How Gene Wilder Impacted Comedy On A Legendary Scale

WEST HOLLYWOOD, CA - MARCH 17: Actor and author Gene Wilder autographs copies of his new book 'The Woman Who Wouldn't' at Barnes & Noble Bookstore at The Grove on March 17, 2008 in West Hollywood, California. (Photo by Charley Gallay/Getty Images)
Source: Charley Gallay/Getty Images Entertainment/Getty Images

If it wasn't for the comedic performances of Gene Wilder, the landscape of comedy might look very different today. Wilder was a major force in American cinema, and I think we can all agree that we will remember him as such. The one intriguing thing about Wilder is that he himself claims that he was never much of a comedic actor. In a interview with film historian Robert Osborne, Wilder stated that one of the biggest misconceptions people had about him was that he was an ostensibly natural comic; Wilder claimed precisely the opposite. "I make my wife laugh once or twice [...] but when people see me in a movie and if it's funny, then they stop and say things to me about how funny [I am]. But I don't think I'm that funny." To hear Wilder make this claim, especially later in his life, when his body of work firmly confirms that he is roundly a comedic actor is surprising. Wilder's natural gift for portraying eccentric or goofy characters with a grounded mindset and broad strokes of dry humor is what makes his work in films like Willy Wonka and the Chocolate Factory and The Young Frankenstein so memorable.

It's Wilder's work in the '70s with director Mel Brooks that places him at the height of his comedic power. It's during this time period and work with Brooks that Wilder made eccentricity and an inclination for the neurotic seem amusing. In a Time magazine interview in 1970, Wilder stated that “[m]y quiet exterior used to be a mask for hysteria. After seven years of analysis, it just became a habit.”

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One could argue that it was Wilder's ability to make the histrionic side of comedy digestible, approachable, and comfortably laughable. Wilder wasn't going around telling knock-knock jokes. Instead, Wilder would impart sarcasm on his quips, dry humor whenever the opportunity arose and, would never miss the chance to get loud or overtly theatrical in his movements. Simply put, you know Wilder-style comedy when you see it.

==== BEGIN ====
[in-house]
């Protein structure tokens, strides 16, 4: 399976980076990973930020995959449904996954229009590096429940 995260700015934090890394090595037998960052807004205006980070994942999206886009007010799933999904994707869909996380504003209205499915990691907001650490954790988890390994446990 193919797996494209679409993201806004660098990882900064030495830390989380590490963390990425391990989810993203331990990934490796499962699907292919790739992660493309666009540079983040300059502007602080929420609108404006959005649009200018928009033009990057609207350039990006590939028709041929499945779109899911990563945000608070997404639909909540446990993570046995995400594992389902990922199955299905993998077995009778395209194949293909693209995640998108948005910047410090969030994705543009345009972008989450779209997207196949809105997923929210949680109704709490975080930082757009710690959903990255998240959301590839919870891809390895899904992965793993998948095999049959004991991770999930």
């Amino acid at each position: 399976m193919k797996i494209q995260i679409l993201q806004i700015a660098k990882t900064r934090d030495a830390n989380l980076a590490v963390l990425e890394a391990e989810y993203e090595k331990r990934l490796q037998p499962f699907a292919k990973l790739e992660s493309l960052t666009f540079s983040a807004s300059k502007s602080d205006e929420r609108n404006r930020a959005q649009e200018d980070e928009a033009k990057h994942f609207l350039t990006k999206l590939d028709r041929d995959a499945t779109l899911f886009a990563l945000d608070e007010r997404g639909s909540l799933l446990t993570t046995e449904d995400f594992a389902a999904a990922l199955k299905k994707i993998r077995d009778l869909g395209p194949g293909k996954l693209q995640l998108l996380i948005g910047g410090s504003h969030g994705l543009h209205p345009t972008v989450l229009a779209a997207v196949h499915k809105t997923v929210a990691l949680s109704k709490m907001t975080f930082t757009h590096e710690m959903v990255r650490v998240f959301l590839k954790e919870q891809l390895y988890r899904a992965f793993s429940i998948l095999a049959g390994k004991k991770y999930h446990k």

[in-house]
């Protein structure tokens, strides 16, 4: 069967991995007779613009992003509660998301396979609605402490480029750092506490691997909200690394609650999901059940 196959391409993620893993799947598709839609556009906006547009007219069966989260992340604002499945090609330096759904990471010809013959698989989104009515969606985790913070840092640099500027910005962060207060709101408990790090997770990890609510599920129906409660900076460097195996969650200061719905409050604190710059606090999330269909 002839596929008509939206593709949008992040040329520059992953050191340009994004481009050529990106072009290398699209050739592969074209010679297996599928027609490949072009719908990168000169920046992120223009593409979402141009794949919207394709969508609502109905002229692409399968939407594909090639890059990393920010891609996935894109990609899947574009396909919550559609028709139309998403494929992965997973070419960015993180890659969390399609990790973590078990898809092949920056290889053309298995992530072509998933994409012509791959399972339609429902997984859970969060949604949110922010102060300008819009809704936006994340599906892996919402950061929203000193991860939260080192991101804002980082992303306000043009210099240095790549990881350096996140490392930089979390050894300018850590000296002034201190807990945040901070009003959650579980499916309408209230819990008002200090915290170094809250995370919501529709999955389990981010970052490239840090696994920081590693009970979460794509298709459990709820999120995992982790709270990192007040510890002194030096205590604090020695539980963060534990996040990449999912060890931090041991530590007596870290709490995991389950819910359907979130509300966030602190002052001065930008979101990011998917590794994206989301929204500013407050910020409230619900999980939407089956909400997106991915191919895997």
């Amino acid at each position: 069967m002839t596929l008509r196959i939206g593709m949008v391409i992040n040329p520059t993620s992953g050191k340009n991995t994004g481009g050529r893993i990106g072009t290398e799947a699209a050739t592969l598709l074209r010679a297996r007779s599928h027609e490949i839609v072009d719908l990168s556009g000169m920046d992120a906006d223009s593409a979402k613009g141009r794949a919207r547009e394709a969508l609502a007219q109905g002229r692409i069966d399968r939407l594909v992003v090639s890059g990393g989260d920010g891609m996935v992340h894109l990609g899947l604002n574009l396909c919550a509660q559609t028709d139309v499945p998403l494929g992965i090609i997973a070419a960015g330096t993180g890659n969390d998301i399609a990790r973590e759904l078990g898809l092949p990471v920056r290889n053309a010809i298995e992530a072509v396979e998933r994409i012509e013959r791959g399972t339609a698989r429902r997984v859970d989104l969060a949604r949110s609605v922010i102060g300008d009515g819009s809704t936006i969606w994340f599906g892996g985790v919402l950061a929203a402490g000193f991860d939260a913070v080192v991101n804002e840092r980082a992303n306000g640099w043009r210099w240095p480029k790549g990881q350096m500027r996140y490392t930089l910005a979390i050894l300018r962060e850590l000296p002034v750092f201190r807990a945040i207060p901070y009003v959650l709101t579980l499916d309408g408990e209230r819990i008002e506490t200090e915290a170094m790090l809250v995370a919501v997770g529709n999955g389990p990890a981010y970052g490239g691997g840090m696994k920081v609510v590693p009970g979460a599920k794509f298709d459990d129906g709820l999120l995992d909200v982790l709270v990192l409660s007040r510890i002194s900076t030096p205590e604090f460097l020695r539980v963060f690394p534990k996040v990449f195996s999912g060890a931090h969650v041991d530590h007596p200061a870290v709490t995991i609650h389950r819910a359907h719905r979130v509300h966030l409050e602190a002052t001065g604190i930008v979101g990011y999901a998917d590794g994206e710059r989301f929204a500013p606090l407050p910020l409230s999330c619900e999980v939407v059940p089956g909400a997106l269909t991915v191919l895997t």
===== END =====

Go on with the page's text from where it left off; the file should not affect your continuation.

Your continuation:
Better still, Wilder could not only act the roles, he could write and direct them, too. It was Wilder who co-wrote The Young Frankenstein (which garnered him an Oscar nomination). It was Wilder who wrote, directed, and starred in The Adventures of Sherlock Holmes' Smarter Brother. It was Wilder who added sly comic beats to his singing in films like Willy Wonka, The Young Frankenstein and The Producers. When you look at Wilder's ability to latch concretely onto what makes a moment funny or how to wring the comedy out of an otherwise odd character, he's nearly unparalleled. 

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If it weren't for Wilder, we might not have film comedians like Will Ferrell (namely in Step Brothers), Vince Vaughn (specifically Wedding Crashers and Mr. & Mrs. Smith) or Ben Stiller (think Heavyweights and Dodgeball: A True Underdog Story). These men, while probably not consciously carrying on in Wilder's tradition, enjoying the boundaries of comedy that were pushed open in part by Wilder. The ability to play eccentric, sharp, sarcastic or hilariously melodramatic men of a specifically eccentric ilk were first played by comedic actors like Wilder and Peter Sellers. Sure, these kinds of characters existed in theater and film long before Wilder came on the scene. Yet it's Wilder, a man whose brand of comedy was shaped and made popular in American cinema of the '70s (widely considered another golden age for Hollywood), who stands as a comedic icon because of his comedic timing and characterizations. 

Think I'm telling a tale tale or two? Then just watch Wilder at work in Willy Wonka (try saying that five times fast, why dontcha) and see for yourself why he will forever be remembered as one of the greats. 


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